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Softwoods vs. Hardwoods
The terms “softwood” and “hardwood” do not indicate softness or hardness of particular timbers.
The term Softwood is used to describe wood from coniferous trees, which are cone-bearing seed plants with vascular tissue and tend to be evergreen all year round.
The dominant feature separating Softwoods from Hardwoods is the absence of pores, or vessels within their cell structure, indicating less complex cell structure. The pores or vessels are water and mineral conduits of the tissue of the plant. Hence, the more pores / vessels with the timber, the more nutrients and water can be supplied to the timber’s tissue, which in turn causes spiral thickening of the structure of the cell and higher density, making the plant stronger.
The absence of those pores in softwoods indicates that the timber has a lesser density and therefore is less durable.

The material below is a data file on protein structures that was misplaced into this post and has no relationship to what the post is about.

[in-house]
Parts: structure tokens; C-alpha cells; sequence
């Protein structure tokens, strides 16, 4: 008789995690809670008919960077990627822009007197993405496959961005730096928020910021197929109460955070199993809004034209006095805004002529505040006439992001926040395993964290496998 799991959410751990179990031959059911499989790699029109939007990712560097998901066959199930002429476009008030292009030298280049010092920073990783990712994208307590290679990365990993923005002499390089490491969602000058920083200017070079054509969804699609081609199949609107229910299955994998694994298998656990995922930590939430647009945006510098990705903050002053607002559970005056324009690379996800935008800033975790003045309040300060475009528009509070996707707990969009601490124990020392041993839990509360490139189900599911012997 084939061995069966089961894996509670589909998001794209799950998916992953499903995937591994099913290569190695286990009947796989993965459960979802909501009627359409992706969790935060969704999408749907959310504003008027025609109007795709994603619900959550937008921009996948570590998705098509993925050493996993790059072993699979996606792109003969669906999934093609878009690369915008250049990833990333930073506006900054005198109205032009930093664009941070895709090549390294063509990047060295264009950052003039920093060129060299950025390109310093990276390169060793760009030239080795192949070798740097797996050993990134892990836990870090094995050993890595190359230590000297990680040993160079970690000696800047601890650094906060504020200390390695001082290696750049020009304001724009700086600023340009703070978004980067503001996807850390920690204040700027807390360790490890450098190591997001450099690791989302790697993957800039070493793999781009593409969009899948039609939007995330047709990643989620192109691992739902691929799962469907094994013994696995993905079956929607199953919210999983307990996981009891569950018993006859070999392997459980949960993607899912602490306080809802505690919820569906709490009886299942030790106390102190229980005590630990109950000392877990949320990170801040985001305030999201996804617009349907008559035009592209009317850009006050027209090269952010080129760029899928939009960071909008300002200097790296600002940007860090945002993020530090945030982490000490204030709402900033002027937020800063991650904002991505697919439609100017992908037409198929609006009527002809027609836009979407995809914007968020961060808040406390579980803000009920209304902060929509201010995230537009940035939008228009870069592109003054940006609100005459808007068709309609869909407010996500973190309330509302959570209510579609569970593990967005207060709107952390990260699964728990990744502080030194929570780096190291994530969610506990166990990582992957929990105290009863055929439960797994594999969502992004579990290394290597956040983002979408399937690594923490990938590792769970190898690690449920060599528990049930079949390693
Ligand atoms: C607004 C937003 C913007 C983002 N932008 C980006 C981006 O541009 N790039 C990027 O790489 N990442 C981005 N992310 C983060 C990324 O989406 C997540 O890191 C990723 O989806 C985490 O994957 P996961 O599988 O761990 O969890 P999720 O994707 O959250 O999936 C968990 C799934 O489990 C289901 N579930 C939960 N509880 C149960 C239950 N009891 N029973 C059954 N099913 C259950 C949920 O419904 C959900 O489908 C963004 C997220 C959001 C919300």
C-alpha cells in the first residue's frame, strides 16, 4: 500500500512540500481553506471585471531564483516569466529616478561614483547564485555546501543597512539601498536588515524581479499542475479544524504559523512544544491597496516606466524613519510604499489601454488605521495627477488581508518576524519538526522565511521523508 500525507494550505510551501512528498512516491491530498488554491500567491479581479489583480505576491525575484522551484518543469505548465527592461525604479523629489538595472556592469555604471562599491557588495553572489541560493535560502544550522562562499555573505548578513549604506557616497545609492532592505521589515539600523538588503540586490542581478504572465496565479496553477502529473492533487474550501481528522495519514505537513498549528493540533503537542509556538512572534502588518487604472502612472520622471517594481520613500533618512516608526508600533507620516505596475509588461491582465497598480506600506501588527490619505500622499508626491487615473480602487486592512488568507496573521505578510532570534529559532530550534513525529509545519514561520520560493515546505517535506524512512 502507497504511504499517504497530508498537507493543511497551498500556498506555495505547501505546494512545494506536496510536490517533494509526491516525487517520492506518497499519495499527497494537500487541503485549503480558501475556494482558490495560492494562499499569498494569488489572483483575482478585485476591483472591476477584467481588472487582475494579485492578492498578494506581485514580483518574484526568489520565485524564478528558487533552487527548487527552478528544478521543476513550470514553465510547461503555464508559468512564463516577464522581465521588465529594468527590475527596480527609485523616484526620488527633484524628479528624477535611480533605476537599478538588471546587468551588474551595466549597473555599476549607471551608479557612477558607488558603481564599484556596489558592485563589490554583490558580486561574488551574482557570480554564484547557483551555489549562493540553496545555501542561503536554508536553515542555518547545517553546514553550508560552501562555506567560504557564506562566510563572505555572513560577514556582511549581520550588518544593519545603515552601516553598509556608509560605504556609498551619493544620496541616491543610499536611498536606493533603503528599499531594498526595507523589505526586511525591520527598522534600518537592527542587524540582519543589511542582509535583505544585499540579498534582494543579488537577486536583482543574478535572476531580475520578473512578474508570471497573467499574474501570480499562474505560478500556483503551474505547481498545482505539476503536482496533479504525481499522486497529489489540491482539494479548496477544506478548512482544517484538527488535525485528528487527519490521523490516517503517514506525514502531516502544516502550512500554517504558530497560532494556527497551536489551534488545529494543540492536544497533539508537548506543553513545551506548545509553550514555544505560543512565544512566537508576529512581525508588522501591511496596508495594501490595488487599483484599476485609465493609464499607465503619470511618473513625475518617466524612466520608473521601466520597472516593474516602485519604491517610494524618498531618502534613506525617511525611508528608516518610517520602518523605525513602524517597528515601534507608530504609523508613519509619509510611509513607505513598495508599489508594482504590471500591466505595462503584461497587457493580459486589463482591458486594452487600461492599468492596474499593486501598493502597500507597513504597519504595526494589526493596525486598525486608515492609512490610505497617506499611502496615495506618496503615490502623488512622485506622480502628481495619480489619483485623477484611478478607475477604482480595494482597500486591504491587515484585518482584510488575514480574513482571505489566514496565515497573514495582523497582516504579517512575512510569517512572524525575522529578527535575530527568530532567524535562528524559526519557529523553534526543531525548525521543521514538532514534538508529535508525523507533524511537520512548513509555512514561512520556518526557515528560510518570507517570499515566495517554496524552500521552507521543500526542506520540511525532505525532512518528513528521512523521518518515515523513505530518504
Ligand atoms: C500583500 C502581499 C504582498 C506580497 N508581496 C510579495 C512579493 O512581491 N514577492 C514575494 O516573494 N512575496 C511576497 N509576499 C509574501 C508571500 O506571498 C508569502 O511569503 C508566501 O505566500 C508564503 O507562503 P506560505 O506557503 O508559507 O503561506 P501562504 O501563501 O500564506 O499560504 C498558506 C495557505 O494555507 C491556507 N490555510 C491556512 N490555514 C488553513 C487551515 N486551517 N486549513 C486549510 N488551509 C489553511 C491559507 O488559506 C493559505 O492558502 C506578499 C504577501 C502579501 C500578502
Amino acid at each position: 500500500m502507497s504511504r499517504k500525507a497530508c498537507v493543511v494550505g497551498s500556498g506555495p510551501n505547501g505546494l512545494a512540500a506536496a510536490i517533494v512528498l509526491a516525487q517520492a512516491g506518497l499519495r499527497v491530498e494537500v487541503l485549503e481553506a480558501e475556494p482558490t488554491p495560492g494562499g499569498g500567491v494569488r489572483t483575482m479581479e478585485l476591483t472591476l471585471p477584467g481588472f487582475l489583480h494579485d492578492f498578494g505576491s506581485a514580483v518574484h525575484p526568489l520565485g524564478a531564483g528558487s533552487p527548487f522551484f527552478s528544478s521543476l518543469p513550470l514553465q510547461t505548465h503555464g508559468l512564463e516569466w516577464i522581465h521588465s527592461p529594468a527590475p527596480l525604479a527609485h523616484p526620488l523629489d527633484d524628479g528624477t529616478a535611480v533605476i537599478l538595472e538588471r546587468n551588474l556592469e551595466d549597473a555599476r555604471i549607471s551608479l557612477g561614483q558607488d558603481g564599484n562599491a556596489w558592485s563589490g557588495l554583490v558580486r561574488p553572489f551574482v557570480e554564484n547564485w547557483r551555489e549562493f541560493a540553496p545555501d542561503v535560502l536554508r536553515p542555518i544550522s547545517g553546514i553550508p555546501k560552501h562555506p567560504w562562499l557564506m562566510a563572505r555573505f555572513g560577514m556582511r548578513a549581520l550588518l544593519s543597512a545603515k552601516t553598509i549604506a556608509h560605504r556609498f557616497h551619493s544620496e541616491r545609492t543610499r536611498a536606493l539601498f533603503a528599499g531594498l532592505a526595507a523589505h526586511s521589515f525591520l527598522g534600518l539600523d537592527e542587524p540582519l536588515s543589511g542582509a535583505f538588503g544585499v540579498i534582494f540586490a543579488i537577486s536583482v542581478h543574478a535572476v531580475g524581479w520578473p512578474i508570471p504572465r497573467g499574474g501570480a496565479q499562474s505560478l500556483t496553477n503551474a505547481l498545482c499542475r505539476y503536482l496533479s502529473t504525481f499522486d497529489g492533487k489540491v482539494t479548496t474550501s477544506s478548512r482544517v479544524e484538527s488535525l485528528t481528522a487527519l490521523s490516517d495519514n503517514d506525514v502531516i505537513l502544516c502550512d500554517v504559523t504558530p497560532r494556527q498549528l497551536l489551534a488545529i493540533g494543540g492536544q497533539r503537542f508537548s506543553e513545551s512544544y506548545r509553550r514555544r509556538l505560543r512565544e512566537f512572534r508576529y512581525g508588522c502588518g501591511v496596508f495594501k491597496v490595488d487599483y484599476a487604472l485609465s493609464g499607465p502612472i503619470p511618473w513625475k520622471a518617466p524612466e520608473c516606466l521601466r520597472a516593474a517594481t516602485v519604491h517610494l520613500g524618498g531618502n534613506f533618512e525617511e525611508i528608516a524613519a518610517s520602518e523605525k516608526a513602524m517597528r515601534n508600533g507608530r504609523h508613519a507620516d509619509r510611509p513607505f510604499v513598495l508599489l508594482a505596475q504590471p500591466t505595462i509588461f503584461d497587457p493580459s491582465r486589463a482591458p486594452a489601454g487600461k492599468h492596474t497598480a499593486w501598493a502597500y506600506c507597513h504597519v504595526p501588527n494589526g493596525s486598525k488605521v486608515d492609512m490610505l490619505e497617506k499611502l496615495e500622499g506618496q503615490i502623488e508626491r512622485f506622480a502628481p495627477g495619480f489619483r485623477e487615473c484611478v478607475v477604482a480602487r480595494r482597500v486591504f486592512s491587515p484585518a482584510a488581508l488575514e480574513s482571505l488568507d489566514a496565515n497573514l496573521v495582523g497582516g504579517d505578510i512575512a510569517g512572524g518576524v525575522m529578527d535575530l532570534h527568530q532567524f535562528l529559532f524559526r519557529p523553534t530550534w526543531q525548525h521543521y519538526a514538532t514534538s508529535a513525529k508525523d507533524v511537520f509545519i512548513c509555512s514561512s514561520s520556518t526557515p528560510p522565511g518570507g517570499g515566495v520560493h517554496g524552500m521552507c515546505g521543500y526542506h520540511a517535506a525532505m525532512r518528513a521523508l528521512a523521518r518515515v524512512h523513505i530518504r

But there are some variations of softwoods, which are not necessarily softer than hardwood timbers.
The term Hardwood is used to describe wood from deciduous (broadleaved) trees, which are trees or shrubs that lose their leaves seasonally.
It is because of that natural process; they tend to have a slower growth rate, but do have a higher density and are therefore harder in structure than evergreen trees.
Oily timbers such as brush box and grey box, may cause problems with drying times and adheasion of top coats. Extra care is needed when sanding these type of timbers, as well as and extra time between the coating stages and further extra cruing time.
Porous timbers such as Pine and Cedar, absorb larger quantities of varnishes and at a faster rate than other timbers, making them difficult and more expensive to coat.
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